Somehow or another I’ve managed to read myself into a corner this week. There’s nothing unusual about my having half a dozen books that I desperately want to read NOW all sitting on my TBR shelf at the same time, but this weekend I have three that I am enjoying equally and which have to be finished by Friday or I’m in trouble.
Actually, one of them has to be finished by Wednesday. I’m re-reading Aldous Huxley’s 1932 novel, Brave New World, for a book group meeting that day and although I’m not leading the discussion there is nothing worse than not being fully prepared when everyone else is. Although I say re-reading it must be at least forty-five years since I last picked this book up and while much of the scientific and philosophic thinking is as relevant now as it was then, I am amazed at just how much of what Huxley was predicting in the way of creature comforts seems at best run of the mill, at worst rather tacky. Even your seediest hotel is going to run to a television in the bedroom these days and the concept of en-suite doesn’t seem to have crossed his mind. I suppose the fact that there has been a longer gap between my two readings than there was between my first and the book’s publication might have something to do with that.
The other two books have to be back at the library on Friday and as they both have readers waiting for them there is no way I can extend the loan. The first is Rose Tremain’s latest novel, Merivel. When I’m recommending her work one of the things I always say is that she is unpredictable. You have no idea what she might write next. She never writes the same book twice. Well, in one sense that’s not true where this is concerned because she has gone back to the character central to Restoration, the Merivel of the title and taken up his story in later life. This time it is the Court of Louis XIV rather than that of Charles II that is being anatomised, but it is just as much fun as the first book was and I desperately want to finish it before the week is out.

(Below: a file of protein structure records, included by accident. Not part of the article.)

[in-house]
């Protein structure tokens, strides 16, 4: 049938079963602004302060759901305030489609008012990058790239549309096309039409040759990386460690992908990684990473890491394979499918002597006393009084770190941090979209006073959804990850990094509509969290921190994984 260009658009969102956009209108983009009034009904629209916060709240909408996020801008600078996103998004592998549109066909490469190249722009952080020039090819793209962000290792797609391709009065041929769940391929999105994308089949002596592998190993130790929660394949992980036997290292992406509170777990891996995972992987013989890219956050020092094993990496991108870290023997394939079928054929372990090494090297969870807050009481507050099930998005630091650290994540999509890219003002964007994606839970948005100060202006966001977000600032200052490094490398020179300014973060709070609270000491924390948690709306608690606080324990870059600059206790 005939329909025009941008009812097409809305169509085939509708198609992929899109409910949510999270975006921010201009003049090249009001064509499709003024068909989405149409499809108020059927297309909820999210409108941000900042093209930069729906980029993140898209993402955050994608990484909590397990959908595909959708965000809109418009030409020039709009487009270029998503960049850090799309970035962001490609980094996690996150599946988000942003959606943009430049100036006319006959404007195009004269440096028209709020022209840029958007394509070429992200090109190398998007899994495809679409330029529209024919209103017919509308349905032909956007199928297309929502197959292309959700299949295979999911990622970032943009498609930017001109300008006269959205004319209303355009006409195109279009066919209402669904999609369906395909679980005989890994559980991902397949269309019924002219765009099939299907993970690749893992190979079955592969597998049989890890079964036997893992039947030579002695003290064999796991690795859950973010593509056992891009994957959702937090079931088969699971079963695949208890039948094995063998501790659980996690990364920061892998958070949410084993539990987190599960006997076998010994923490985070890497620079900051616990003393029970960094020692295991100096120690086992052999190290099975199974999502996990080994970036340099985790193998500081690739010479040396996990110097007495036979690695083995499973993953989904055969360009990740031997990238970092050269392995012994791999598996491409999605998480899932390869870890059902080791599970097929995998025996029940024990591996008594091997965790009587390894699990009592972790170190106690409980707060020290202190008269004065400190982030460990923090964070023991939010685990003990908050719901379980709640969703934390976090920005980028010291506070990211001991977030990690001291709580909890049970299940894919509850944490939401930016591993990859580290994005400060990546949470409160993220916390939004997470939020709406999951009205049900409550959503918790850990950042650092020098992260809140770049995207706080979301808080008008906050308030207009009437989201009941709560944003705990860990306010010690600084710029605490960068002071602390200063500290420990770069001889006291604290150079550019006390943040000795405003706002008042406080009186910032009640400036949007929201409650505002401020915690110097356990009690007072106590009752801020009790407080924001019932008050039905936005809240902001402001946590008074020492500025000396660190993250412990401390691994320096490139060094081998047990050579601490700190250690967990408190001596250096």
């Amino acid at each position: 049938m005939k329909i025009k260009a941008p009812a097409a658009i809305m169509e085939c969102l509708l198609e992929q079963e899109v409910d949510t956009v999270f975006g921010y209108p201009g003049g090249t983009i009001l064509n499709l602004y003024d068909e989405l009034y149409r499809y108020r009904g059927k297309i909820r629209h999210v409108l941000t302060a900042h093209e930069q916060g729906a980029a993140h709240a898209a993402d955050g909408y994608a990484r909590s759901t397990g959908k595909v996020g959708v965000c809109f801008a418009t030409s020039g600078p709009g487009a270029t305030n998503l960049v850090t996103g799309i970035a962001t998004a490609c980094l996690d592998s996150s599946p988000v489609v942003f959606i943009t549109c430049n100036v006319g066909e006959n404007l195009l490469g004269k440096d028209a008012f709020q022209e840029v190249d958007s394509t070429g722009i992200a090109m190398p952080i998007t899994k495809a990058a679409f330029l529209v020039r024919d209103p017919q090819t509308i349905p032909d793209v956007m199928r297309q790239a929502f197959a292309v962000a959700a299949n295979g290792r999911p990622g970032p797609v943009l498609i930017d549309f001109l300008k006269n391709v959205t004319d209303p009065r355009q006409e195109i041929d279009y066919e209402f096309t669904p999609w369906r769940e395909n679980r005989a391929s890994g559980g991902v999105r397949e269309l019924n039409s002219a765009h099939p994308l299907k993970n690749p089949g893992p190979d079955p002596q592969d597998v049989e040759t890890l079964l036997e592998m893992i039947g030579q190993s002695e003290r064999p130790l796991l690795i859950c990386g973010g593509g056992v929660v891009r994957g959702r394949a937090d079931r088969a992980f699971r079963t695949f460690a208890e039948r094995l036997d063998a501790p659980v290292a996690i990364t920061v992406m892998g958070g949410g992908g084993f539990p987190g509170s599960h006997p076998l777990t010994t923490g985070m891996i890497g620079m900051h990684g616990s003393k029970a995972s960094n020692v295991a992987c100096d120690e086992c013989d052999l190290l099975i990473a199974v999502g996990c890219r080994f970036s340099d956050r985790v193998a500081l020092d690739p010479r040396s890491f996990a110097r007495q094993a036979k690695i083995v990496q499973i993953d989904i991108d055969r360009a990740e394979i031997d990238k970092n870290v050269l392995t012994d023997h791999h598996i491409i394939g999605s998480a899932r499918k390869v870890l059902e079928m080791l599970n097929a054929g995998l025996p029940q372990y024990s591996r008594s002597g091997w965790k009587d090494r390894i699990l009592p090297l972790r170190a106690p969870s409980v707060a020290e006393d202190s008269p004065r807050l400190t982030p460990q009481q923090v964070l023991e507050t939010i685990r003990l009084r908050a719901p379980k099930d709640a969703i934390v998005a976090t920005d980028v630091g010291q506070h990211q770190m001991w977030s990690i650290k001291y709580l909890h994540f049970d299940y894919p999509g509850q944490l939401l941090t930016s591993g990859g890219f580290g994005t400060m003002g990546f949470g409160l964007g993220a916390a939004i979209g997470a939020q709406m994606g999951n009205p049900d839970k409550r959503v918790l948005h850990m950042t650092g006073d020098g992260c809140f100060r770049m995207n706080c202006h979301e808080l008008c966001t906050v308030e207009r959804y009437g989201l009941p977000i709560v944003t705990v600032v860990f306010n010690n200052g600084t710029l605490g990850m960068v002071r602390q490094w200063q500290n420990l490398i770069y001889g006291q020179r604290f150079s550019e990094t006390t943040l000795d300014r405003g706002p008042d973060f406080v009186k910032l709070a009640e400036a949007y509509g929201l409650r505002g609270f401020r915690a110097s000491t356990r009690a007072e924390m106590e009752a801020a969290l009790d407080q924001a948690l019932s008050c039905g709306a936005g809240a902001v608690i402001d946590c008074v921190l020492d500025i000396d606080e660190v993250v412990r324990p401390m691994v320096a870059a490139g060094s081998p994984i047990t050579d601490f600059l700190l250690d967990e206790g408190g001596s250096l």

But then I also want to finish the new Louise Penny crime novel, The Beautiful Mystery. As some of you know, I am a great fan of Penny’s work. The early books in the series about Quebec’s Chief Inspector Gamache were not great novels but the setting in the small village of Three Pines and the cast of characters that she developed made them irresistible to me. Gradually, however, she has grown as a writer until in the sixth book, Bury Your Dead, she produced a novel of which any writer would have been proud. It is so powerful and so disturbing, that alone of all her work I have only read it once. I don’t yet have the strength to live through those pages a second time. I’m not far into this, the eighth book, as yet, but it looks as though it might be the first in which none of the Three Pines characters appear. If that should prove to be the case, then it will be a brave decision but one for which I think both she and Gamache might be ready.
So, you will excuse me if I vanish now and get back to my reading. I hope you have as good a week ahead of you as I am looking forward to.